Fall 2006
The Rusty Pipe
 

Michael, Kathy, Glen, Gabrielle, Alden and Kathleen Snajder. Missing: Amanda.

A 42-year-old Monroe father of five learnsthat having colon surgery isn’t as bad as it sounds—when it’s done as a minimally invasive procedure at Bridgeport Hospital.

S omething wasn’t right.

It wasn’t the flu and it wasn’t his appendix (he’d had that out years ago). But the fever, the horrible chills, the abdominal pain (“It sometimes knocked me to the floor!”), the loss of appetite, the exhaustion in a normally healthy man—no, something definitely wasn’t right.

So 42–year-old Glen Snajder went to Bridgeport Hospital’s Emergency Department. A series of tests showed that he had diverticulitis—an infection in his colon. (The colon is the major portion of the large intestine.) Intravenous antibiotics and four days in the hospital brought the fever down, and Glen went home thinking, “Well, I’ll watch my diet, eat more fiber, and that will be that.”

During his initial stay at Bridgeport Hospital, Glen was treated by Gregory Soloway, MD, a gastroenterologist (specialist in diseases of the digestive tract). In a follow-up procedure a few months later, Dr. Soloway performed a colonoscopy (a procedure that involves sliding a slim tube with a camera up into the colon so the doctor can see what’s going on inside).

“I could see that his lower colon was quite thickened and abnormal-looking,” says Dr. Soloway, “but he seemed to be progressing well.” A round of antibiotics helped.

However, diverticulitis in a man as young as Glen is cause for watchful concern. It’s usually a disease of people over age 50. When found in younger people, it’s a much more aggressive condition. And Glen’s condition was aggressive. After his third attack of diverticulitis, and third round of antibiotics, in a four-month period, Dr. Soloway determined that the diverticulitis had become chronic. He recommended that Glen consider having the diseased section of his colon removed—and that he have it done before his disease progressed to the point where emergency surgery was required.

So Glen went to colorectal surgeon Scott Thornton, MD, for consultation.

Dr. Thornton had the proverbial bad news and good news. Glen really did need to have about a foot of diseased colon removed — but there was a way to do it without having to open up his abdomen. Instead of a long abdominal scar, minimally invasive surgery would involve only three small incisions.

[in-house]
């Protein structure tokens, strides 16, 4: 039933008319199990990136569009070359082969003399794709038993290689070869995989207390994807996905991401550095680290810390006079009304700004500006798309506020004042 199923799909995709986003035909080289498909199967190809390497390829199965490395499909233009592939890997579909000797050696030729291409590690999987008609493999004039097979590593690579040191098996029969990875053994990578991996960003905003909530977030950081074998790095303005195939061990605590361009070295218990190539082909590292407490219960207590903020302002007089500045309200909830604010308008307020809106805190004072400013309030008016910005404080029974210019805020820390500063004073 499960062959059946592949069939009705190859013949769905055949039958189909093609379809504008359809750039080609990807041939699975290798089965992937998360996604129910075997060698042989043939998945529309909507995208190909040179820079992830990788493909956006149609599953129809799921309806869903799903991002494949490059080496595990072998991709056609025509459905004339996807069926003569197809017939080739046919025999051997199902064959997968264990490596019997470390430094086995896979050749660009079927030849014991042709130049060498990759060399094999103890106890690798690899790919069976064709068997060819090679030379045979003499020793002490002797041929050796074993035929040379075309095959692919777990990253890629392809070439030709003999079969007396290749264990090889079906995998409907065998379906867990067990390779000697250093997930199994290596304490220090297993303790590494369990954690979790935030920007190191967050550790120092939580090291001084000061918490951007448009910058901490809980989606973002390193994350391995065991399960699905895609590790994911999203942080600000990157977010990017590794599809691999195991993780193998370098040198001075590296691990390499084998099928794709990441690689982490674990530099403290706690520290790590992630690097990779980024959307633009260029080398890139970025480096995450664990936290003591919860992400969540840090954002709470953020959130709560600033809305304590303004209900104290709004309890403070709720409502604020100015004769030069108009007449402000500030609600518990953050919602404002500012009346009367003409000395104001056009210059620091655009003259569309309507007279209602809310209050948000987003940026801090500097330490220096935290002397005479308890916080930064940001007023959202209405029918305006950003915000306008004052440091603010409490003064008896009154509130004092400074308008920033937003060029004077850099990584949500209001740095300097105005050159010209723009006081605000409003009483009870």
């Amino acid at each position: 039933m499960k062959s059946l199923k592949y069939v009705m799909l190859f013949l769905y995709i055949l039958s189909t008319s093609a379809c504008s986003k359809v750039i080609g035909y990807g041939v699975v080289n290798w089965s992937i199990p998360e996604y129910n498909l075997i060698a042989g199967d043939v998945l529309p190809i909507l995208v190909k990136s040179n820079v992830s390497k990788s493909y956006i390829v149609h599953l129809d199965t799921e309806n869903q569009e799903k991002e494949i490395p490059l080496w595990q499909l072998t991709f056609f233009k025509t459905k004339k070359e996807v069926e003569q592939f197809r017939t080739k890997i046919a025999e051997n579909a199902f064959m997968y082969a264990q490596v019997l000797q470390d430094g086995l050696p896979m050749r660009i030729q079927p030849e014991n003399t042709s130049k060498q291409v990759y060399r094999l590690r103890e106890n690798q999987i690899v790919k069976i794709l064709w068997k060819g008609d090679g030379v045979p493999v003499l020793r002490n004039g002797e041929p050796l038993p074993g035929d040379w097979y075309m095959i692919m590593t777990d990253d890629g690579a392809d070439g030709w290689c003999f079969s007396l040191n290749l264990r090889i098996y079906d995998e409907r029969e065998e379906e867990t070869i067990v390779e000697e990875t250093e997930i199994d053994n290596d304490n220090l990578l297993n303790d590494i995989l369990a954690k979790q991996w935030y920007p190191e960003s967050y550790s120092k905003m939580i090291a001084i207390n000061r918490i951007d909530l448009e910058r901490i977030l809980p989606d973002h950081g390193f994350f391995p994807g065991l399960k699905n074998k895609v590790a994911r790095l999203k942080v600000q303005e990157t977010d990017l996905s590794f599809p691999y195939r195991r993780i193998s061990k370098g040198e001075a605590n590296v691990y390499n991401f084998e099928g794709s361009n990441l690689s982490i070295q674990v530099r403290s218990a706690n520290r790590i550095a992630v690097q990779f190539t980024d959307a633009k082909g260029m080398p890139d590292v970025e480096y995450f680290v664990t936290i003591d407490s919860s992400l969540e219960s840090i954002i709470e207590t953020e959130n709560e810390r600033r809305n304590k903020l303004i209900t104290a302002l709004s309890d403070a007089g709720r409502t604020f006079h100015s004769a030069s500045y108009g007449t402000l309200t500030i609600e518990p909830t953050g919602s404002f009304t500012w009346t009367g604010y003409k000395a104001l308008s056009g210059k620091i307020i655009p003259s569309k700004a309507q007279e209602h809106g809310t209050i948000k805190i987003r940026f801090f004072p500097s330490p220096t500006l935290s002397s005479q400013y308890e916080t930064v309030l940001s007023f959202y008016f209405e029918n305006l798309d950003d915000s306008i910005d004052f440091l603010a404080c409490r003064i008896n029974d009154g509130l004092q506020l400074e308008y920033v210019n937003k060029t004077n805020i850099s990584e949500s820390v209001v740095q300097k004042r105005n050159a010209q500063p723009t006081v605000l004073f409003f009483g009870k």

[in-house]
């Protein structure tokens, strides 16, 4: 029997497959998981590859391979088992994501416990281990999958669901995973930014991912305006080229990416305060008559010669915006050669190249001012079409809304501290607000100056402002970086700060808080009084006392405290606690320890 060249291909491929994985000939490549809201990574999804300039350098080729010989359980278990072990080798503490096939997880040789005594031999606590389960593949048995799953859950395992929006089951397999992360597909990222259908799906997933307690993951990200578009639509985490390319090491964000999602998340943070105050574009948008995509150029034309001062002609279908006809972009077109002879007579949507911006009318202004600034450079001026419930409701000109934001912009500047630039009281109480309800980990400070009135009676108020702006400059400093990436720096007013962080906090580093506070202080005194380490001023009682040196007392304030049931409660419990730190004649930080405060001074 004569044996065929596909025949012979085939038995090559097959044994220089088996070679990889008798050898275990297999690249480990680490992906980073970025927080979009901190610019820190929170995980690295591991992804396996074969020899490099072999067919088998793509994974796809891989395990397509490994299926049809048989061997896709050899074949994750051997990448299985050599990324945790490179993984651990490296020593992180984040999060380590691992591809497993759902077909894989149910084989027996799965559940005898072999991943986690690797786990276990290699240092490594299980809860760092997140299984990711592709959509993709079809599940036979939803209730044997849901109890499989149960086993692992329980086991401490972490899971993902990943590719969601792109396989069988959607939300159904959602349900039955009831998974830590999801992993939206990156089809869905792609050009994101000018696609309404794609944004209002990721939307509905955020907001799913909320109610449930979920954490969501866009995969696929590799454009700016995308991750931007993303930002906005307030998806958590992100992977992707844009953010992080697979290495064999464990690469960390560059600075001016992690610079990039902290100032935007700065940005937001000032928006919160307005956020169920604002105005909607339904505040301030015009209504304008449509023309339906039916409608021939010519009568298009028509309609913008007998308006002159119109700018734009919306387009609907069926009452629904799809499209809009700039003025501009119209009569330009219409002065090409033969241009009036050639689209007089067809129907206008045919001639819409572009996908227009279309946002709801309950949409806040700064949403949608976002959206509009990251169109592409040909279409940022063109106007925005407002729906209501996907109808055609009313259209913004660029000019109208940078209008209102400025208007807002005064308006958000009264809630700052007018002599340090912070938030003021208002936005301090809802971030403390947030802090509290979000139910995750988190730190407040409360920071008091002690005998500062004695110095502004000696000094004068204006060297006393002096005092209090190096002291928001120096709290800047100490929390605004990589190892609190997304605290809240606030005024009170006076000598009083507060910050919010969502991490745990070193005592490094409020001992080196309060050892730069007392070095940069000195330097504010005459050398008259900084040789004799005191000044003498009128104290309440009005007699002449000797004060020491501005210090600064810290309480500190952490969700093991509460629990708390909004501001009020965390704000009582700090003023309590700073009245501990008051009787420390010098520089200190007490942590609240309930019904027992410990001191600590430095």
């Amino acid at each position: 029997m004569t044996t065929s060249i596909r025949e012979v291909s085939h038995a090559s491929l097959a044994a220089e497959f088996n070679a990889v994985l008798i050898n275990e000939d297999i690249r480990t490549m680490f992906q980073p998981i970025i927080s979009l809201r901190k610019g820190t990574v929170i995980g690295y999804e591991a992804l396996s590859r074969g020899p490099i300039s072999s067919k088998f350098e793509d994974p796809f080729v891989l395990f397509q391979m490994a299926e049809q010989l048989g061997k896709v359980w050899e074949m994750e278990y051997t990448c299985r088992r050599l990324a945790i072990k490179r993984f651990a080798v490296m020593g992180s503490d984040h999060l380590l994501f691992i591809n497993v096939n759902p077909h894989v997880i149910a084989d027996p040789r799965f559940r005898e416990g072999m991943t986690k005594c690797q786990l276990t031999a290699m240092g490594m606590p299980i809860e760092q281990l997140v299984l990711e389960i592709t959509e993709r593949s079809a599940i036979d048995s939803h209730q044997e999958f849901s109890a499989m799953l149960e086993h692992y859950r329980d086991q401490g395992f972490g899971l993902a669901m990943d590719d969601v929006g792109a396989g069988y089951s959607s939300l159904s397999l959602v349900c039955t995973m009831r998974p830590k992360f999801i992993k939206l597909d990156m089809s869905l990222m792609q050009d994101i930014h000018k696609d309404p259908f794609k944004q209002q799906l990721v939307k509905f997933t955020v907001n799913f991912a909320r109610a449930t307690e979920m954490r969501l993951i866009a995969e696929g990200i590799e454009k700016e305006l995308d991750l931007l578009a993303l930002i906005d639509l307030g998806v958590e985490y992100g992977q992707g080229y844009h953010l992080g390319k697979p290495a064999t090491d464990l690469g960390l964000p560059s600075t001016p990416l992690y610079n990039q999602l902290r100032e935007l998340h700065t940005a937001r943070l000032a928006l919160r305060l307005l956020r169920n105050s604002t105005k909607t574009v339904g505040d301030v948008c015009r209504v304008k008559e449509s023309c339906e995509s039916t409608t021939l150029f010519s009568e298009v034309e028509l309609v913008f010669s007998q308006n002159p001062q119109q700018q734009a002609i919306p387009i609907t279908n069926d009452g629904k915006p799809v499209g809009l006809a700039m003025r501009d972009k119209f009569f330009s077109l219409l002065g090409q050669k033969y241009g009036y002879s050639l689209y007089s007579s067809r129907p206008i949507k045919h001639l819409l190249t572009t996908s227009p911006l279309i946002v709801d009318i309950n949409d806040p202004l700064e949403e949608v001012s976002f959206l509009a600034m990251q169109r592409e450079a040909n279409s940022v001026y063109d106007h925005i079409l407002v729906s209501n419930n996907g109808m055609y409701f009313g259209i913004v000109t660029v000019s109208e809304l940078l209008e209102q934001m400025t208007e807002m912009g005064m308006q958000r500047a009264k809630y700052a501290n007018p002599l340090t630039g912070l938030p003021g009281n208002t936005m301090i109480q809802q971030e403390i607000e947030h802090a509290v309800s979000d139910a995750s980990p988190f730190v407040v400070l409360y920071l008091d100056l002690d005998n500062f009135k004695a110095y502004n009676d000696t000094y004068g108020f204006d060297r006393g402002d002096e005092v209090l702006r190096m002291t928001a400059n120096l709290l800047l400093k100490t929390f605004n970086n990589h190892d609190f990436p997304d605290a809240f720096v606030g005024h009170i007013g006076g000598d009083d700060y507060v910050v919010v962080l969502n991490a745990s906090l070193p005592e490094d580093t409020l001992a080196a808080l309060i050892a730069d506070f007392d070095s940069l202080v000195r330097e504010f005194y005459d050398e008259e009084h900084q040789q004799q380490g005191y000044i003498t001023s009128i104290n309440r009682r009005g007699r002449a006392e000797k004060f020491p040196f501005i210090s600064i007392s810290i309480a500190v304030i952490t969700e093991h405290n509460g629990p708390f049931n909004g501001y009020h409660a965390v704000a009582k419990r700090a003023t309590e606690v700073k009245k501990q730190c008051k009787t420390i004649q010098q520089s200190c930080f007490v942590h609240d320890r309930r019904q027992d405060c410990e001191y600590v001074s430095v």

Glen’s point of view: “If you can have the minimally invasive procedure done by an expert, with smaller scars, less pain, a shorter hospital stay and a quicker recovery— well, why wouldn’t you?”

Glen came to Bridgeport Hospital on June 26, 2006, for surgery. While expert anesthesiologist Amarjit Lamba, MD, monitored Glen’s breathing and oxygen levels, Dr. Thornton made two incisions in Glen’s lower abdomen, plus a third in Glen’s navel through which he inserted a miniature camera.

“Because the camera presents a magnified view, I can see even better than with the naked eye,” he explains.

As is true for all surgeries, surgeons and anesthesiologists work in close partnership during minimally invasive laparoscopic surgery.

A man and his mulch: Two months after his surgery, Glen is digging in his garden!

Dr. Lamba continually observed and made fine adjustments to ventilation, fluids and anesthesia drugs as Glen’s abdomen was inflated and his body frequently repositioned to help Dr. Thornton achieve the best possible views of the area.

Using miniature instruments inserted through the abdominal incisions, Dr. Thornton cut out the diseased portion of intestine, “like removing a section of damaged, rusty pipe,” he says. He next positioned a special tubular stapling device through the rectum up to the area of removed colon. “Then,” he explains, “I pulled the two ends of the pipe together, and used the stapler to simultaneously staple all around the circumference of the pipe to hold the ends together.” The diseased segment of colon was withdrawn through the navel.

The operation was a complete success. Glen began eating solid foods the day following surgery and went home the next day. Within three weeks he was back at work on a reduced schedule as a bank supervisor. Two weeks later, he was back to work on his regular schedule. His diet is now normal— with an emphasis on plenty of fiber “to keep things moving,” he says with a grin.

Glen’s advice to anyone with symptomatic diverticulitis: “You’re not going to get any healthier! Ask your doctor about minimally invasive surgery and take advantage of this newer, easier procedure.”

Diverticu-what?

OK, time for a discussion of all the diverticular things you may have heard about. Bridgeport Hospital–affiliated gastroenterologist Darlene Negbenebor, MD, explains:

Diverticula (singular: diverticulum) are little pouches that form on the inside of the digestive tract. Lots of people have diverticula, “and 90 percent of the people who have them don’t even know it,” says Dr. Negbenebor.

Diverticular disease is a catchall term for conditions that involve diverticula.

Diverticulosis is a condition in which you have lots of diverticula. (Osis = abnormal increase.) Again, if you have no symptoms, there is no problem. The problem comes when you progress to…

Diverticulitis. That’s when the diverticula become inflamed (swollen) and infected. (Itis = inflammation.) “At this point you are pretty sure to be having symptoms. If you have not seen your d